Hearing in terminated Willow Run superintendent's lawsuit rescheduled for January
A hearing to reopen an old lawsuit involving former Willow Run Superintendent Doris Hope-Jackson has been rescheduled for January.
A hearing had been scheduled in the case last month, but it was cut short. The court ran out of time to hear both the plaintiff's and the defendant’s cases due to an exceptionally heavy docket. Judge Timothy Connors did not hand down any orders during the partial hearing.
Hope-Jackson and her attorney filed a new lawsuit in Washtenaw County Circuit Court on Oct. 22 asking for the court to vacate an arbitration award made in favor of the school district on Oct. 1 and to reopen the original lawsuit.
The ex-superintendent first filed suit against the Willow Run school board and former Board President Sheri Washington in June 2010. In March of the following year, her lawsuit was dismissed in Circuit Court so she could pursue her claims in arbitration.The claims included allegations of breach of employee contract, verbal assault, retaliation, misconduct, the misappropriation of funds, a spurned lesbian advance, harassment, defamation of character and more.
The arbitrator did not agree with the majority of the school board’s reasons for firing Hope-Jackson, court documents show, but ruled in favor of the district in the end. He found the board’s decision to terminate Hope-Jackson was not retaliatory in nature and was not arbitrary and capricious.
Arbitration is a private dispute resolution mechanism, in which an arbitrator hears the evidence of the claims and makes a binding decision. Attorneys told AnnArbor.com arbitration awards are rarely overturned and the court’s power to do so is limited.
A court may vacate an arbitration award if the award is the product of fraud, corruption or serious misconduct by the arbitrator.
On Nov. 29, Hope-Jackson’s attorney, Darryl Segars, made his argument as to why his client’s lawsuit should be reopened in Circuit Court and the arbitration ruling thrown out. Then, in order to get to the remaining cases on the docket, the Willow Run hearing was rescheduled for 9 a.m. Jan. 3.
In a previous interview, Segar said the arbitrator’s job is to apply a standard of review to the facts of the case. However Segars said typically in employment disputes, the standard used is the “just cause” standard, also know as the “good cause” standard. He said he has never seen the “arbitrary and capricious” standard applied to an employment dispute.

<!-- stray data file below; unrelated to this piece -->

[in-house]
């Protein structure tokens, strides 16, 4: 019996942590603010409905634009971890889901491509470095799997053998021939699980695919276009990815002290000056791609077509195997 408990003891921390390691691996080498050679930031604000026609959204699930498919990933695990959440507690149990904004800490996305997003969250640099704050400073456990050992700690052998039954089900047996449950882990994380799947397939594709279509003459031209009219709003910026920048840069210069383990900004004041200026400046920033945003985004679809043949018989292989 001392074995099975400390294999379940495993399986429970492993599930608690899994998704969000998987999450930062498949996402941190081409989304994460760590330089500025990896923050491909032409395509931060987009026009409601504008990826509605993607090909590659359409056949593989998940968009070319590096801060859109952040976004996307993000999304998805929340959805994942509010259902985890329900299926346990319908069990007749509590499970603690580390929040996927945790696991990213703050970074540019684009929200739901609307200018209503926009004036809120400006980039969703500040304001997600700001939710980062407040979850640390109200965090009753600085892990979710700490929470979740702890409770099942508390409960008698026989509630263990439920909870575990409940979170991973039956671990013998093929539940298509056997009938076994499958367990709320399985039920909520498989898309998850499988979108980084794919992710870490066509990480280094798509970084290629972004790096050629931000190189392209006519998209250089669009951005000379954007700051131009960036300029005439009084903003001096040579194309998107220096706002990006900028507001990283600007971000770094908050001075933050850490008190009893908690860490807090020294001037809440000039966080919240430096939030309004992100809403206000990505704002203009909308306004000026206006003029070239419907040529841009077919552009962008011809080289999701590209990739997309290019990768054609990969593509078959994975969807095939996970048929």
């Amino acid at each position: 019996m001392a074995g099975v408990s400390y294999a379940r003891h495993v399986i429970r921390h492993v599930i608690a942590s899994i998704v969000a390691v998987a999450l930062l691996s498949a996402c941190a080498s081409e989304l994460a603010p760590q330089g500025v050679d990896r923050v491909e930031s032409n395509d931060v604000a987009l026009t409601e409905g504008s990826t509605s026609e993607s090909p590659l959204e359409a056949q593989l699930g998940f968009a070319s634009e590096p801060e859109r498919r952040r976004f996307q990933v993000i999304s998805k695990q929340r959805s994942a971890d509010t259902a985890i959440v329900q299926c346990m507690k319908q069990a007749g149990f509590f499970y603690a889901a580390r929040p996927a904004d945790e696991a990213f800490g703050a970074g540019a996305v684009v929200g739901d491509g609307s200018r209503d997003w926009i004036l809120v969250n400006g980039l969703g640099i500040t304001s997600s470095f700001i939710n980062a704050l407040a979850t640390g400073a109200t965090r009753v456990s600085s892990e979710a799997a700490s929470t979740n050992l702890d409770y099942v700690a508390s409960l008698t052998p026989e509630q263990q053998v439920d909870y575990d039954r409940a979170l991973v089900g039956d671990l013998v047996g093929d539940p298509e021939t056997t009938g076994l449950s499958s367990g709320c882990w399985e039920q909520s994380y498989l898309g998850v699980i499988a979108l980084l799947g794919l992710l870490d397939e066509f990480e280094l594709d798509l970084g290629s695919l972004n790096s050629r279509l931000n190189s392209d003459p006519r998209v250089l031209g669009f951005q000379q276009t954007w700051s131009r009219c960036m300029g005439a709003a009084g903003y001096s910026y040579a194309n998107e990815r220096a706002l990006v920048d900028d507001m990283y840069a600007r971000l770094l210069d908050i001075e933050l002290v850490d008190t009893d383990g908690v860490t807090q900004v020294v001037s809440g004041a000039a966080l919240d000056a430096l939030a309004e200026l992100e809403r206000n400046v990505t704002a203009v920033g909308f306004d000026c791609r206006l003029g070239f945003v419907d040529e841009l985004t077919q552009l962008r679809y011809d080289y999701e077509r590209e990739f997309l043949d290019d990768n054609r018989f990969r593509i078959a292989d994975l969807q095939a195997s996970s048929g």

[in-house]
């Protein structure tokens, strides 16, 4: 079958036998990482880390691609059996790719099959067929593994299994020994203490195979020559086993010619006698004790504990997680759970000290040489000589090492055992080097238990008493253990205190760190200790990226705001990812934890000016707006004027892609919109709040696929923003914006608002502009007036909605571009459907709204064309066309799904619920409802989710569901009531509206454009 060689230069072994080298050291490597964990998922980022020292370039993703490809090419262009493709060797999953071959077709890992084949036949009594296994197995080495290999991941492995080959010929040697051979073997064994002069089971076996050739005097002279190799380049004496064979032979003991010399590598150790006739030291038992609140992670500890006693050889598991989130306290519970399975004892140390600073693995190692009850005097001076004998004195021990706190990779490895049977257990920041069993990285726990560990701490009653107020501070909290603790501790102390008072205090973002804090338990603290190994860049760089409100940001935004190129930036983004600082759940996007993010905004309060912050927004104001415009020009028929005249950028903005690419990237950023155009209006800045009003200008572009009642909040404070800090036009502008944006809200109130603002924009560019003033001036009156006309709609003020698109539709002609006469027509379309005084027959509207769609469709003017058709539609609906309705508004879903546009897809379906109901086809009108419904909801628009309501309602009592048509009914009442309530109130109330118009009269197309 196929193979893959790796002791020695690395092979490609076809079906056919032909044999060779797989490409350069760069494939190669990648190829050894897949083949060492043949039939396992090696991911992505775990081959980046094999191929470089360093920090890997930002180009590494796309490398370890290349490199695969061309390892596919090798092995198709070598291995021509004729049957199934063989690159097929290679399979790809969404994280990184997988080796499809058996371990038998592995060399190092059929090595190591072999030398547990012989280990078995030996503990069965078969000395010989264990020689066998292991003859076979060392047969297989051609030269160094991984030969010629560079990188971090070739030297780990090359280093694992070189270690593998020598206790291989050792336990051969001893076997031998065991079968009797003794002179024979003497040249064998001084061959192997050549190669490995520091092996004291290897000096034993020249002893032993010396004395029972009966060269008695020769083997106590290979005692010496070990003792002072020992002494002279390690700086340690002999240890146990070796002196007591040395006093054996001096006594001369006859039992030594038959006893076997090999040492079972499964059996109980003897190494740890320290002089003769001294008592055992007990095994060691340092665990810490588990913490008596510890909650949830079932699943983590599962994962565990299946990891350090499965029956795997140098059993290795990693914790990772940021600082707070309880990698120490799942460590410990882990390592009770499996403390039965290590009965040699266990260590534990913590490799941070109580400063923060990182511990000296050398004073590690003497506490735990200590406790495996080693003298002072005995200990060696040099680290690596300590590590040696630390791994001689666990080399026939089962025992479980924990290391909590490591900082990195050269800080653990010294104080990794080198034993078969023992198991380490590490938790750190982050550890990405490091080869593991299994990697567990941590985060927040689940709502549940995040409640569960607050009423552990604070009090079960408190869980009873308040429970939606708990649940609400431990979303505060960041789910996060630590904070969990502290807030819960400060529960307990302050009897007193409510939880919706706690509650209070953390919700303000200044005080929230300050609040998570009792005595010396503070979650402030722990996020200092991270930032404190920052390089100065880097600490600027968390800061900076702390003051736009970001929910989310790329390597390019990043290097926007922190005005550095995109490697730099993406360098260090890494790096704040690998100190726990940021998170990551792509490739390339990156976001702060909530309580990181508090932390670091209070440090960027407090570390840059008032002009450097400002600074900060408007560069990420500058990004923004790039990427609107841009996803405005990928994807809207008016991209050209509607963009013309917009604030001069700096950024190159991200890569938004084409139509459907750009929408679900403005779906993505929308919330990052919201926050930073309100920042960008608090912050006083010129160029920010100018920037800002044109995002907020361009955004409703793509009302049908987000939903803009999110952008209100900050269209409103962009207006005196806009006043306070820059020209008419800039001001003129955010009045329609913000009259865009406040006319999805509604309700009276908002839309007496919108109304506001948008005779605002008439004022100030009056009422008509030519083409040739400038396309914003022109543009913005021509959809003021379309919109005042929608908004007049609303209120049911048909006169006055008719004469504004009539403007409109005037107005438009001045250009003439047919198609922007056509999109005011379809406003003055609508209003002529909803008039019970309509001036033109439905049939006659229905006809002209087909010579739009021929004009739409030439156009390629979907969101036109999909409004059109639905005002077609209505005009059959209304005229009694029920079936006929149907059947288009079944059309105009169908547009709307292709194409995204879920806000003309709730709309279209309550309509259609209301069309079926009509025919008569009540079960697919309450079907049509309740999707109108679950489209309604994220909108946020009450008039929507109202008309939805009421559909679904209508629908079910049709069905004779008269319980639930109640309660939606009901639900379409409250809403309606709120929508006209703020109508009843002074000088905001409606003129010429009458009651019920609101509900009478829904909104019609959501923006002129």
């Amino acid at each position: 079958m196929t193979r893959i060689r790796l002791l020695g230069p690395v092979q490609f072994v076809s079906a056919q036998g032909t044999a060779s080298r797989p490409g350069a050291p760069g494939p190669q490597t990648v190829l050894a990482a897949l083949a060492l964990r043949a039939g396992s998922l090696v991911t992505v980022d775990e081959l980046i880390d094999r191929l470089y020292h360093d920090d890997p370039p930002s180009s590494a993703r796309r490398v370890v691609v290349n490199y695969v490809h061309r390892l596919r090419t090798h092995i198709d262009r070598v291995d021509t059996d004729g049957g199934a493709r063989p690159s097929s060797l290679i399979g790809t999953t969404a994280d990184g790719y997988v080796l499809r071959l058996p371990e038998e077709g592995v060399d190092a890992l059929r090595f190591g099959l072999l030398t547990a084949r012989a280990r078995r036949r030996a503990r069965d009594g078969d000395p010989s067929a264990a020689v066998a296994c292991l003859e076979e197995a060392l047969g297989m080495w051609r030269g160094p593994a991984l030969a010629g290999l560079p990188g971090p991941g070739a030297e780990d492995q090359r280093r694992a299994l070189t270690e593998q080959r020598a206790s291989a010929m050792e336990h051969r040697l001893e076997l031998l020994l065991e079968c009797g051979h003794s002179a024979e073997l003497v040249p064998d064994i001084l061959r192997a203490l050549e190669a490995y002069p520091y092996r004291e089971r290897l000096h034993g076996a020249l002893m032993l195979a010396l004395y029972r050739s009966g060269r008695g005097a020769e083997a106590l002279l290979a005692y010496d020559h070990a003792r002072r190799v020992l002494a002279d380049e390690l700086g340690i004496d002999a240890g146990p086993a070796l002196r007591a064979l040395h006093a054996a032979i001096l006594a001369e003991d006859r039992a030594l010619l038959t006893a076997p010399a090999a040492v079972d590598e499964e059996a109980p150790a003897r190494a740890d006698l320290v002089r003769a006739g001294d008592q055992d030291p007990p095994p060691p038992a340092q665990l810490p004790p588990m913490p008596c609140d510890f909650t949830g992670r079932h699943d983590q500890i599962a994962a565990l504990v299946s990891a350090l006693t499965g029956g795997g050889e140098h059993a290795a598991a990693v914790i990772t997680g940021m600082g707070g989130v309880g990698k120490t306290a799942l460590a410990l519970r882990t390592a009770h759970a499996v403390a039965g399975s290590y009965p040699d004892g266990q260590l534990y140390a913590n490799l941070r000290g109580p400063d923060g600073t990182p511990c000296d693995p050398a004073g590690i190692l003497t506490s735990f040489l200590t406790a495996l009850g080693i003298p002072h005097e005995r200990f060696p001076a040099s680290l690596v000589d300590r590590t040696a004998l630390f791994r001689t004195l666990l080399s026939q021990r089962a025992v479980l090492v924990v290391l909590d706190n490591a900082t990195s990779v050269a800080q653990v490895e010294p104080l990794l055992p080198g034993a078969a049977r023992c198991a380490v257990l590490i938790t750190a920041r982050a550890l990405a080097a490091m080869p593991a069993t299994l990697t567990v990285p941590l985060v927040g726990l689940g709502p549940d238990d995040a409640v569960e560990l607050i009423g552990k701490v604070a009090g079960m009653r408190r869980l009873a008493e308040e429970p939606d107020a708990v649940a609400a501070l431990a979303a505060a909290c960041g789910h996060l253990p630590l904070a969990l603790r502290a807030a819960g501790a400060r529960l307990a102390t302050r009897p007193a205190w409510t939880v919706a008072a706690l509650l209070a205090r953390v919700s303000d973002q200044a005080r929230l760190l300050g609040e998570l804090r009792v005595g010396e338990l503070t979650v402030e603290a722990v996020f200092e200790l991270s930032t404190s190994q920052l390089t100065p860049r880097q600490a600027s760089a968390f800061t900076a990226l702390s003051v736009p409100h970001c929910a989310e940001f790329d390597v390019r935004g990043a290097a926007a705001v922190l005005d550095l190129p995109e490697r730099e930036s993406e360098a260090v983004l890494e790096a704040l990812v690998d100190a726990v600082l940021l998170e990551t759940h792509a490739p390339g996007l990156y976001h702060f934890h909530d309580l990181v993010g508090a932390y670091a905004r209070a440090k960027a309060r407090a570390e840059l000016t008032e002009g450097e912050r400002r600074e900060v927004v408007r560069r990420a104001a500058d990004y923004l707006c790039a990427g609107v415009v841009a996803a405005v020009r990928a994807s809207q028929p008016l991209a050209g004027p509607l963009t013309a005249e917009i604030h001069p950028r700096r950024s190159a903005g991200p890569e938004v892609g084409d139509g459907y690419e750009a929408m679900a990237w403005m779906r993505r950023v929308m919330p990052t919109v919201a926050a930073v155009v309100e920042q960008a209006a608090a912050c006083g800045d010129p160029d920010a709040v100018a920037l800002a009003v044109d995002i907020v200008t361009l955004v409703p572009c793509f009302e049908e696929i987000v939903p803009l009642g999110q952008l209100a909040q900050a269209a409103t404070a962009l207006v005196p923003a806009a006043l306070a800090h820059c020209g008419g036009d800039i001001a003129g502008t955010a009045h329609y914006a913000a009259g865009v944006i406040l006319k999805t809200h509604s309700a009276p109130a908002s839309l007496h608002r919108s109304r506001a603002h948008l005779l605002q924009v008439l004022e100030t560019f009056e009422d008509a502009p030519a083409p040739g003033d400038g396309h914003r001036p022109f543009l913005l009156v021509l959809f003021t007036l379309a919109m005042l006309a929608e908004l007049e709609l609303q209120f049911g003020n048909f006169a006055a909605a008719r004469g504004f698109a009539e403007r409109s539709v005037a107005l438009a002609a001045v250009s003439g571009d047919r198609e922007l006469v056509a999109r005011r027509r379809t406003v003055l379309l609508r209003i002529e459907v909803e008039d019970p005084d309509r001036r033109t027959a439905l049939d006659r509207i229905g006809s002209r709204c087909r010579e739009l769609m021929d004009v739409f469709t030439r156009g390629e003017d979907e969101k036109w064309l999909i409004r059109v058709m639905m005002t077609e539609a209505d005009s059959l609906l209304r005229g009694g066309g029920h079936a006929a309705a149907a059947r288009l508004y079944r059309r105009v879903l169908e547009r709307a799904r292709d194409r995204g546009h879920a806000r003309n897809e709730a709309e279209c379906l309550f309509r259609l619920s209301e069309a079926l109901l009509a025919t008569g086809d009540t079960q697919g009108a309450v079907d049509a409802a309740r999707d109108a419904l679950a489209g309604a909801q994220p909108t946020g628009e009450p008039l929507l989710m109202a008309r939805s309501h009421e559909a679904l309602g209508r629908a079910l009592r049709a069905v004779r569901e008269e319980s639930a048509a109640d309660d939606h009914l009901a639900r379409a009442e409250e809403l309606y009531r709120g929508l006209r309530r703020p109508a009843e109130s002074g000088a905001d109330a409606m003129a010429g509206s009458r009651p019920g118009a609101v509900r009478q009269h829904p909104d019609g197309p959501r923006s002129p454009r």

“This is the primary reason why we are seeking redress with the Washtenaw County Circuit Court,” Segars said.
If Connors rejects Hope-Jackson’s motion Jan. 3 to reopen the suit, the two-and-a-half-year dispute that the arbitrator called “a sad indictment of the current state of our school systems” will be over.
If Connors agrees to vacate the arbitration award, the dispute could continue.
That day, Washington was found to be lying under oath about her status as the administrator of the website WillowRunWatchdogs.org. This website frequently posted articles bashing Hope-Jackson under the anonymous pen names of “Administrator” and “Staff Writer.”
For lying under oath, Washington was forced to pay Hope-Jackson’s reasonable attorney fees and arbitration fees.
Additionally, Willow Run’s attorney filed a “motion to compel” in Circuit Court on Nov. 19. The motion asks the court to require that Hope-Jackson immediately return certain files, records and communications pertaining to students and parents in the Willow Run district, which Hope-Jackson retained after being fired.
Hope-Jackson testified to having these documents on Feb. 24, according to court filings.
The district’s attorney, Scott Mandel, said Hope-Jackson’s own “unnecessary refusal to cooperate with the district’s reasonable request necessitated this action.” He said her retention of such documents threatens the rights and privacy of Willow Run’s students, parents and staff.
“These documents also memorialize conversations between (Hope-Jackson) and other employees regarding confidential matters,” Mandel wrote.
Segars filed a response in Circuit Court on Nov. 27 stating Hope-Jackson “anticipated being able to resolve these issues prior to the Nov. 29 hearing date.”
Segars could not be reached for comment Monday to determine whether Hope-Jackson followed through with returning the documents.